Holidays are a time to surround yourself with family. But if you’ve recently experienced loss, that empty seat at your table can be a fresh wound weighing down on your heart, mind and spirit. And with this heart-heaviness, what would normally be a cheerful celebration could quickly and easily turn into a morbid event. 

Sadly, I am going through this experience myself this holiday season. I tragically lost my father on September 21 of this year to a motorcycle accident. While he did live a few states away (I live in New Jersey and he resided in Ohio), I frequently talked to him over the phone and maintained a happy and healthy relationship with him. Now, with Christmas just right around the corner, it feels like there is a gaping hole in my life. 

As the holiday inches closer, it is becoming harder for me to handle my feelings of grief and loss as it is becoming a reality that this will be first Christmas without my dad. Simply wrapping a gift can bring on a wave of depression and a good 10 minutes of crying. So, how do I handle these emotions during such a crucial time of year?

I’m not going to lie. It isn’t easy. Every day feels like climbing the world’s tallest mountain. But there are ways to combat it. For me, I find it helpful to sit down and talk about my father and the memories I have of him with my boyfriend. Talking about my dad as if he is still here keeps his memory alive for me. This helps me to focus more on the life he did live and less on the tragic way he was taken from me. 

Another way that I find helpful in dealing with my feelings of loss and grief is to just allow the emotions to take their course. Bottling up or masking your feelings is not healthy in any situation. Especially when it comes to losing a loved one. By allowing my body to go through the necessary stages I am more easily able to come to terms with the loss of my father.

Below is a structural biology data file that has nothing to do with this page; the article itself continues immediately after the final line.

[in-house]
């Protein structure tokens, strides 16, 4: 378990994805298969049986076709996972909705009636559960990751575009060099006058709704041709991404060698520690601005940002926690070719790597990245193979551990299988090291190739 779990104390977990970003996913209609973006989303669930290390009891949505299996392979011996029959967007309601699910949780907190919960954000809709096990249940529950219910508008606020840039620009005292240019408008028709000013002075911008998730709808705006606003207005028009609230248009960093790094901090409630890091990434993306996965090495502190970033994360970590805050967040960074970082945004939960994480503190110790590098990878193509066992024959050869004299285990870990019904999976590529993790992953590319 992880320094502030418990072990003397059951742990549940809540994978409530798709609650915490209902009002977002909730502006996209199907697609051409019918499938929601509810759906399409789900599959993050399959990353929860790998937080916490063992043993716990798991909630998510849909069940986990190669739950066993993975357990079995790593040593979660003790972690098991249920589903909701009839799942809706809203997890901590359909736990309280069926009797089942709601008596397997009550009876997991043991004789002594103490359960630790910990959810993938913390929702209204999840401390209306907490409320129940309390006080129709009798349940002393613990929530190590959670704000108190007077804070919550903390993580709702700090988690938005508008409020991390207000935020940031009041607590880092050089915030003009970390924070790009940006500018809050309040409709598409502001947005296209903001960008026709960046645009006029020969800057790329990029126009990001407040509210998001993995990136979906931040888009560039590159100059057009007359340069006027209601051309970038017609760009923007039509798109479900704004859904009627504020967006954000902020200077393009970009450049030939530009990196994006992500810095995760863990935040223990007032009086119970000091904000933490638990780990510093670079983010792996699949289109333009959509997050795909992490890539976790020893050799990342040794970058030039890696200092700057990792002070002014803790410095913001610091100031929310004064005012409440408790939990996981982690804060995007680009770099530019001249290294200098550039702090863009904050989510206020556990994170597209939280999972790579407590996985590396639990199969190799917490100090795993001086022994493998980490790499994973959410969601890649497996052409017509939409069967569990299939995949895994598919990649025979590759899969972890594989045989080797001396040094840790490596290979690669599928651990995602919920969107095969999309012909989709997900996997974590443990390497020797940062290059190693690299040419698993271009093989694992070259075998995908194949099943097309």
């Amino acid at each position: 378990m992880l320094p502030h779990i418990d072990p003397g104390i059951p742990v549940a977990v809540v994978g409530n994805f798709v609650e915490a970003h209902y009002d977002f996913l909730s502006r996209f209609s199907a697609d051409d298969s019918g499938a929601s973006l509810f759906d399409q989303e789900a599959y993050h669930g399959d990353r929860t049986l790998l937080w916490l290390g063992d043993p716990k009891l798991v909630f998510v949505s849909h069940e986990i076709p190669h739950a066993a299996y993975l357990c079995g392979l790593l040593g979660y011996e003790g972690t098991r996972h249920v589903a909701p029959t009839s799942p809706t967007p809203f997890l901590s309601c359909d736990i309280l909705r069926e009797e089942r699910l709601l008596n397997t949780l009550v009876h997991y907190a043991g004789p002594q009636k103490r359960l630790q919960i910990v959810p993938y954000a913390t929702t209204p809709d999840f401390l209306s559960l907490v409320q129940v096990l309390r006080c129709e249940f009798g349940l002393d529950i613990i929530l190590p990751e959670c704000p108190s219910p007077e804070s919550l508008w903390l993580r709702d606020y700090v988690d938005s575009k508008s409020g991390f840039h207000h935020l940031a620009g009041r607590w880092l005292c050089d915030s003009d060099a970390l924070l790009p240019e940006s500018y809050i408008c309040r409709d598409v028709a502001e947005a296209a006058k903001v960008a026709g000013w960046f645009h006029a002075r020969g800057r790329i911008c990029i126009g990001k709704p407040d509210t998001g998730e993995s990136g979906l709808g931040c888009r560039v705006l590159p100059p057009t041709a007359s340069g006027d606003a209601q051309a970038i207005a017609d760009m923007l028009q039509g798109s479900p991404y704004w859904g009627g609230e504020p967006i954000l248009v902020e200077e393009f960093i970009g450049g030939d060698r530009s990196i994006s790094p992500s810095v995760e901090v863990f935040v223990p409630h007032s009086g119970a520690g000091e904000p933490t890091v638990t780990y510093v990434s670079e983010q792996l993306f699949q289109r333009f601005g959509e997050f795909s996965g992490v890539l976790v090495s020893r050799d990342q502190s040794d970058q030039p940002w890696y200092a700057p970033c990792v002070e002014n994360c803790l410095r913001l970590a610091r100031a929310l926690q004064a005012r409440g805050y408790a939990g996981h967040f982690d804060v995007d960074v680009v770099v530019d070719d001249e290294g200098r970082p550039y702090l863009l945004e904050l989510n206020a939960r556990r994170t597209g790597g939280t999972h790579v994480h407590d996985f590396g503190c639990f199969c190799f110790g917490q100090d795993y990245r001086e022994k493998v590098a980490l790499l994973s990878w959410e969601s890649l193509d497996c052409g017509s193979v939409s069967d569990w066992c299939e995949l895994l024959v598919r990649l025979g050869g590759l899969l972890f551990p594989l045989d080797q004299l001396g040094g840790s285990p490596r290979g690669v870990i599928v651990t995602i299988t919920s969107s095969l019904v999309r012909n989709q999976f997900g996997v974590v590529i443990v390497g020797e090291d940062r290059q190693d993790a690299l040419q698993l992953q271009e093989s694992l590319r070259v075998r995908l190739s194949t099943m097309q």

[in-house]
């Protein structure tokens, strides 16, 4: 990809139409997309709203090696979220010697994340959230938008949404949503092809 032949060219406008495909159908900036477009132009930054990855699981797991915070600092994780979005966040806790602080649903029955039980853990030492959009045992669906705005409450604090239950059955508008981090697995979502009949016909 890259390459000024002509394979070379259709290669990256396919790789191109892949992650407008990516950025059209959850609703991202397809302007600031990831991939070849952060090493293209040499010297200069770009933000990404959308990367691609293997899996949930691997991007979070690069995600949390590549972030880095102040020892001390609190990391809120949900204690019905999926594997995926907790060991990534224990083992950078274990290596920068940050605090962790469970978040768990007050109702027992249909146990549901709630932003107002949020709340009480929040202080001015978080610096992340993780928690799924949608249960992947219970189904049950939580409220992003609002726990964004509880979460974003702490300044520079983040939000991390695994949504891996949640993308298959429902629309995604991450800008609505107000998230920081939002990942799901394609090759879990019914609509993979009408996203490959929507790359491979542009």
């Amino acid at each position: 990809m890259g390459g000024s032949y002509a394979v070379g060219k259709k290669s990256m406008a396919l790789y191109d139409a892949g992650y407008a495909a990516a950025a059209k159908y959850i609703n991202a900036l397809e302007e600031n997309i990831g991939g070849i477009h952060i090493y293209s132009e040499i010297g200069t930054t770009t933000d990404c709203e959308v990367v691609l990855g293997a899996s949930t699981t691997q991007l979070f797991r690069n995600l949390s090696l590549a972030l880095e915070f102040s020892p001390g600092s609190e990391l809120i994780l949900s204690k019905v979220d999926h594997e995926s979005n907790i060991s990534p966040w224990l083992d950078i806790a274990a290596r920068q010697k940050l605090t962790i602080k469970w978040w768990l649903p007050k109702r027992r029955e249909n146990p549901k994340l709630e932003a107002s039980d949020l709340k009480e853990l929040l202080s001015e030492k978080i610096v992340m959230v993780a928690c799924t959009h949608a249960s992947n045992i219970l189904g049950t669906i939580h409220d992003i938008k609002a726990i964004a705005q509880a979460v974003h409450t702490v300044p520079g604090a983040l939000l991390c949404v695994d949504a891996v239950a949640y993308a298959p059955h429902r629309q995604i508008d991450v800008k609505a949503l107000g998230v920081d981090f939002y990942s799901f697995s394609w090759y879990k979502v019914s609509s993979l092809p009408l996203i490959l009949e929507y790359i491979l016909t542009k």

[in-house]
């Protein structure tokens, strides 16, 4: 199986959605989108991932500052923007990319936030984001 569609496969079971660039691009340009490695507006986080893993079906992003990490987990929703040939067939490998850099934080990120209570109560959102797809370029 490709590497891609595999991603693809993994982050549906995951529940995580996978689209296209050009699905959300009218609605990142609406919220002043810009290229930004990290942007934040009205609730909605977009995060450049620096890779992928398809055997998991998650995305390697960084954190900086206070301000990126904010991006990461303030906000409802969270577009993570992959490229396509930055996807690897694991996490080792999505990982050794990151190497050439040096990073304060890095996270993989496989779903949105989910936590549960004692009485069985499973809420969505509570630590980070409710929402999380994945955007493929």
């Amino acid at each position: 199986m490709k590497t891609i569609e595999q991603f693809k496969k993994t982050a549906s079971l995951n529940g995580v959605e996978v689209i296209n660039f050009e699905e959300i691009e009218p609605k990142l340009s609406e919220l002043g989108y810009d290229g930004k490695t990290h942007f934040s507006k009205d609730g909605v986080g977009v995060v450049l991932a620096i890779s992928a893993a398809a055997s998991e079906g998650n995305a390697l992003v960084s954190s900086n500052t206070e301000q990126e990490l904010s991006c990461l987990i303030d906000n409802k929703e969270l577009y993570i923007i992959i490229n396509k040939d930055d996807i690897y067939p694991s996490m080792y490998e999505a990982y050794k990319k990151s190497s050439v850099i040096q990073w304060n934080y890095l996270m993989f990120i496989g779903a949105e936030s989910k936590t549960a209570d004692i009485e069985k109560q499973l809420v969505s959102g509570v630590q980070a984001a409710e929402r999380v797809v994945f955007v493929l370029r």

Handling your feelings of grief will be harder around the holiday season, whether the loss is recent or not. Know that this is normal. It is important to remember loved ones as how they were throughout their lives, not how their lives may have ended. Reminisce about past holidays with them. Continue some of their favorite holiday traditions. Leave a seat open for them at the table. These are things I also plan to practice over the years in memory of my dad. 

There is no right answer when it comes to coping with loss. Everyone handles it differently. However, frequently discussing your lost loved one and allowing your emotions to be expressed can aid in the healing process. Because the holidays aren’t just about the family that surrounds you at the table, but also about the ones who remain with you spiritually.

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Megan Thompson

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